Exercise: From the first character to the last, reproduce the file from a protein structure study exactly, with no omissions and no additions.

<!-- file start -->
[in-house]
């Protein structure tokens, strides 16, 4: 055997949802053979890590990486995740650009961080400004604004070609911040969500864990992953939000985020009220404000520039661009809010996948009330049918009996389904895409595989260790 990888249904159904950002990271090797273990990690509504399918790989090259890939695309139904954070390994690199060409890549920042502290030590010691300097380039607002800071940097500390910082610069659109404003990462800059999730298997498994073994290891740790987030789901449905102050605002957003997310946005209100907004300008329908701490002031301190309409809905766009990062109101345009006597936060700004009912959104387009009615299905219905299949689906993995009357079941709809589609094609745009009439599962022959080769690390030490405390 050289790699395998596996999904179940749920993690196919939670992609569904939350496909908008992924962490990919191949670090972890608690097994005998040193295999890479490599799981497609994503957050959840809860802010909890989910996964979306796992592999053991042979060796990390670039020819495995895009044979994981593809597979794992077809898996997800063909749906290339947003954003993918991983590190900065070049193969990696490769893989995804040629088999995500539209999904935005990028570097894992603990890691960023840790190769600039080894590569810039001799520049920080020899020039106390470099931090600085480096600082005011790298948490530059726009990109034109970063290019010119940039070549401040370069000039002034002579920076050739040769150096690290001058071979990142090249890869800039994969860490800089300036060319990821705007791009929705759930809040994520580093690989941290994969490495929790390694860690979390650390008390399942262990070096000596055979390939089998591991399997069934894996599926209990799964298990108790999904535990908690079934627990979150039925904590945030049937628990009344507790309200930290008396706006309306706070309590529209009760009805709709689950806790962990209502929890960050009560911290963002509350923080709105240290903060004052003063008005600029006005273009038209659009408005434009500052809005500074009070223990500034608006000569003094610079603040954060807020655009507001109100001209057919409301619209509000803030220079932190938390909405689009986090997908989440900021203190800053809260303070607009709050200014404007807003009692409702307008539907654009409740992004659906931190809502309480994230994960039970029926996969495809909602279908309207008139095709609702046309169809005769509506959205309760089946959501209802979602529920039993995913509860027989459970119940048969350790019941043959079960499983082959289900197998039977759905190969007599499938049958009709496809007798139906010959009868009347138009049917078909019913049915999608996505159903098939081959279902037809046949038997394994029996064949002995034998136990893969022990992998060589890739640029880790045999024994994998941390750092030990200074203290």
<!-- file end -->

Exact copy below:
[in-house]
């Protein structure tokens, strides 16, 4: 055997949802053979890590990486995740650009961080400004604004070609911040969500864990992953939000985020009220404000520039661009809010996948009330049918009996389904895409595989260790 990888249904159904950002990271090797273990990690509504399918790989090259890939695309139904954070390994690199060409890549920042502290030590010691300097380039607002800071940097500390910082610069659109404003990462800059999730298997498994073994290891740790987030789901449905102050605002957003997310946005209100907004300008329908701490002031301190309409809905766009990062109101345009006597936060700004009912959104387009009615299905219905299949689906993995009357079941709809589609094609745009009439599962022959080769690390030490405390 050289790699395998596996999904179940749920993690196919939670992609569904939350496909908008992924962490990919191949670090972890608690097994005998040193295999890479490599799981497609994503957050959840809860802010909890989910996964979306796992592999053991042979060796990390670039020819495995895009044979994981593809597979794992077809898996997800063909749906290339947003954003993918991983590190900065070049193969990696490769893989995804040629088999995500539209999904935005990028570097894992603990890691960023840790190769600039080894590569810039001799520049920080020899020039106390470099931090600085480096600082005011790298948490530059726009990109034109970063290019010119940039070549401040370069000039002034002579920076050739040769150096690290001058071979990142090249890869800039994969860490800089300036060319990821705007791009929705759930809040994520580093690989941290994969490495929790390694860690979390650390008390399942262990070096000596055979390939089998591991399997069934894996599926209990799964298990108790999904535990908690079934627990979150039925904590945030049937628990009344507790309200930290008396706006309306706070309590529209009760009805709709689950806790962990209502929890960050009560911290963002509350923080709105240290903060004052003063008005600029006005273009038209659009408005434009500052809005500074009070223990500034608006000569003094610079603040954060807020655009507001109100001209057919409301619209509000803030220079932190938390909405689009986090997908989440900021203190800053809260303070607009709050200014404007807003009692409702307008539907654009409740992004659906931190809502309480994230994960039970029926996969495809909602279908309207008139095709609702046309169809005769509506959205309760089946959501209802979602529920039993995913509860027989459970119940048969350790019941043959079960499983082959289900197998039977759905190969007599499938049958009709496809007798139906010959009868009347138009049917078909019913049915999608996505159903098939081959279902037809046949038997394994029996064949002995034998136990893969022990992998060589890739640029880790045999024994994998941390750092030990200074203290």